Why Is Silicon Used for Most Computer Chips?

by Sarah Morse

In 1965, Gordon Moore predicted that the number of transistors on integrated circuits would double approximately every two years, making computers faster and more powerful. His statement, named Moore's Law, remains true at the time of publication. It was the ease and flexibility of silicon that made this kind of rapid development possible.


A semiconductor lies somewhere between a conductor and an insulator. Conductors, like copper and other metals, make it difficult to control an electric signal. Insulators, like glass and rubber, block electric signals. Semiconductors, and silicon in particular, can do a little of both. Depending on how manufacturers treat the element, silicon can conduct, insulate or do something in between. The treatment is called "doping," a process that introduces impurities into the silicon crystals.


Silicon is not the only semiconductor; carbon and germanium also have similar properties. Carbon, in its diamond form, is too brittle to use in chips. Germanium chips were used early in the computer era; the element is still sometimes used in chips today. Silicon, however, can remain a semiconductor at much higher temperatures than germanium. This becomes important when chips are deployed in computers near other electronic elements that retain heat.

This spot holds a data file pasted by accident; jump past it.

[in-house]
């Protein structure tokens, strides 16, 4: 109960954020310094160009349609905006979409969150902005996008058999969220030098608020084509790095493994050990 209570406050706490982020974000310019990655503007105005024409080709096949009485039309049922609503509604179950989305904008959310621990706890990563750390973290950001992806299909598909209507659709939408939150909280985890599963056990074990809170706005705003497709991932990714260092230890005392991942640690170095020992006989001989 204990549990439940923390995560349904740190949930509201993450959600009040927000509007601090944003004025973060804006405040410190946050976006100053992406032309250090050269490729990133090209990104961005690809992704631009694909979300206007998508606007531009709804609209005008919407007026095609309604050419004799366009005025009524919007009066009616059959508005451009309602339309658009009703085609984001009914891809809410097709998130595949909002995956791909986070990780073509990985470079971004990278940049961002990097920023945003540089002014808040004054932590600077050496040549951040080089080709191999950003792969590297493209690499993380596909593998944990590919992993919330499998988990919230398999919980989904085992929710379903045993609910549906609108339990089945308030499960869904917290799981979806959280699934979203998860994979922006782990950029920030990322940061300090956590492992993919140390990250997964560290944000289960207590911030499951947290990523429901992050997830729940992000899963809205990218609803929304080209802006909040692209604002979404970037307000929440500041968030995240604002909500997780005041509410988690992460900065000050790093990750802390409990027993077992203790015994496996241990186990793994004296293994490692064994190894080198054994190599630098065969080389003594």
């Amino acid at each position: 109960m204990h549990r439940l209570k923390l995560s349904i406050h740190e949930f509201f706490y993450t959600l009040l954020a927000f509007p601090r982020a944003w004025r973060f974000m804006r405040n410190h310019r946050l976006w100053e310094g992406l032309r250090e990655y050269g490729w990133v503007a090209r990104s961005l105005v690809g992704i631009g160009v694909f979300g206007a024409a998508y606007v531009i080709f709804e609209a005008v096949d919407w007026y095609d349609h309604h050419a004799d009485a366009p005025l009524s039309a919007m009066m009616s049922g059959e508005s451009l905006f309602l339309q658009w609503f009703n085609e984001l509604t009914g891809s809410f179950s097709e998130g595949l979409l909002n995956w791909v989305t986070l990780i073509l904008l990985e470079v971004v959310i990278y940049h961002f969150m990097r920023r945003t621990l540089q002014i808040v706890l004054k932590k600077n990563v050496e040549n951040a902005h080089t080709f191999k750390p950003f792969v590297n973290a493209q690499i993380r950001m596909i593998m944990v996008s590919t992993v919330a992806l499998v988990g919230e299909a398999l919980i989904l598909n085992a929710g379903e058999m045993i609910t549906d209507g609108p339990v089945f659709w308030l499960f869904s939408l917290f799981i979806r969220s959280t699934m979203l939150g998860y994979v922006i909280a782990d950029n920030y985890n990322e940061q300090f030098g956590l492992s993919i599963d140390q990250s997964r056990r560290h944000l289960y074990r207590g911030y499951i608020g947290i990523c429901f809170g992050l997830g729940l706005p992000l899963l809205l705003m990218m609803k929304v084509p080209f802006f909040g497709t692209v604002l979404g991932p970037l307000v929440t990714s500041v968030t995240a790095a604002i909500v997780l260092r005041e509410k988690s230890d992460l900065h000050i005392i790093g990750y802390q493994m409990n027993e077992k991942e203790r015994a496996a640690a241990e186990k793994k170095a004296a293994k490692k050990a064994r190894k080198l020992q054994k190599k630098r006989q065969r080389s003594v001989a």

Unlike other semiconductors, silicon's conductivity is very easy to change. Through the doping process, manufacturers can introduce elements that make silicon more conductive, less conductive and even non-conductive. This means that manufacturers can use fewer materials for chips, making more intricate circuits for increased function.


After oxygen, silicon is the second most abundant element on Earth. It can be extracted from sand relatively easily. This availability, combined with the ease of creating circuits with silicon, makes it very inexpensive to produce, compared with other semiconductors.

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